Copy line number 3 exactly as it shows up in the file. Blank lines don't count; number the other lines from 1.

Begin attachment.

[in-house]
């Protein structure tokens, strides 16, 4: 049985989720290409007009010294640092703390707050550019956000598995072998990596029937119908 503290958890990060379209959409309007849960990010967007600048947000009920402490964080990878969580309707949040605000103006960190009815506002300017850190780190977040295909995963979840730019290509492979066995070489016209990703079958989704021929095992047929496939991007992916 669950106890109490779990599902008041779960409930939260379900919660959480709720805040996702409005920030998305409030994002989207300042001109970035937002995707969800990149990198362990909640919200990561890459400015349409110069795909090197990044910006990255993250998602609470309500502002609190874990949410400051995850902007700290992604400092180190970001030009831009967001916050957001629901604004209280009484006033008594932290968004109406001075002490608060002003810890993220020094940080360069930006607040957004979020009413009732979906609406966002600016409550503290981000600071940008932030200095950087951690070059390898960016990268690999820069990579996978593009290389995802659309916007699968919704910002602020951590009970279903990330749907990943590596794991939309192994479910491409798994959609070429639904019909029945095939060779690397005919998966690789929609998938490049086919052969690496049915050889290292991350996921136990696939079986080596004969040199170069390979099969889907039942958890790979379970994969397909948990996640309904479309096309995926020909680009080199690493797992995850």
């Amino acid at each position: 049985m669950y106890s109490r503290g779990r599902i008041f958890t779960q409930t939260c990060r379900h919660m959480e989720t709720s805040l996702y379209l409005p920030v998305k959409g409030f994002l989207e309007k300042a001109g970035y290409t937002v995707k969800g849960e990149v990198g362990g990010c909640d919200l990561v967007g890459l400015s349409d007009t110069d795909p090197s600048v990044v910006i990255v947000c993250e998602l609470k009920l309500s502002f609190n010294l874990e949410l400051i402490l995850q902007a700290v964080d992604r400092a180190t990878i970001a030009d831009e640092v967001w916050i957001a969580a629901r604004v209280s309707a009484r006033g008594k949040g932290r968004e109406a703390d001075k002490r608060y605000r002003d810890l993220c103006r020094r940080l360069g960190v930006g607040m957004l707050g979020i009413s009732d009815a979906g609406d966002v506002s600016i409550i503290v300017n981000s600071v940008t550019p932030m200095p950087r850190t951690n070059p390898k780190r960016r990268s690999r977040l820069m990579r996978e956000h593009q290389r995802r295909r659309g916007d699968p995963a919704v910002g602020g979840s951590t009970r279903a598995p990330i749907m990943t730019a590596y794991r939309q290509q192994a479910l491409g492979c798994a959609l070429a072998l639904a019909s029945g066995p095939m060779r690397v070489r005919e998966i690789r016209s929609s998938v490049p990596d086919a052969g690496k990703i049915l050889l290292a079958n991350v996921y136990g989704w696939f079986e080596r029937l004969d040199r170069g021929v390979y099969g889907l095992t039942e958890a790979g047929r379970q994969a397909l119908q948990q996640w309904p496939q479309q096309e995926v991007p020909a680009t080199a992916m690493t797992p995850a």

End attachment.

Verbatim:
């Amino acid at each position: 049985m669950y106890s109490r503290g779990r599902i008041f958890t779960q409930t939260c990060r379900h919660m959480e989720t709720s805040l996702y379209l409005p920030v998305k959409g409030f994002l989207e309007k300042a001109g970035y290409t937002v995707k969800g849960e990149v990198g362990g990010c909640d919200l990561v967007g890459l400015s349409d007009t110069d795909p090197s600048v990044v910006i990255v947000c993250e998602l609470k009920l309500s502002f609190n010294l874990e949410l400051i402490l995850q902007a700290v964080d992604r400092a180190t990878i970001a030009d831009e640092v967001w916050i957001a969580a629901r604004v209280s309707a009484r006033g008594k949040g932290r968004e109406a703390d001075k002490r608060y605000r002003d810890l993220c103006r020094r940080l360069g960190v930006g607040m957004l707050g979020i009413s009732d009815a979906g609406d966002v506002s600016i409550i503290v300017n981000s600071v940008t550019p932030m200095p950087r850190t951690n070059p390898k780190r960016r990268s690999r977040l820069m990579r996978e956000h593009q290389r995802r295909r659309g916007d699968p995963a919704v910002g602020g979840s951590t009970r279903a598995p990330i749907m990943t730019a590596y794991r939309q290509q192994a479910l491409g492979c798994a959609l070429a072998l639904a019909s029945g066995p095939m060779r690397v070489r005919e998966i690789r016209s929609s998938v490049p990596d086919a052969g690496k990703i049915l050889l290292a079958n991350v996921y136990g989704w696939f079986e080596r029937l004969d040199r170069g021929v390979y099969g889907l095992t039942e958890a790979g047929r379970q994969a397909l119908q948990q996640w309904p496939q479309q096309e995926v991007p020909a680009t080199a992916m690493t797992p995850a």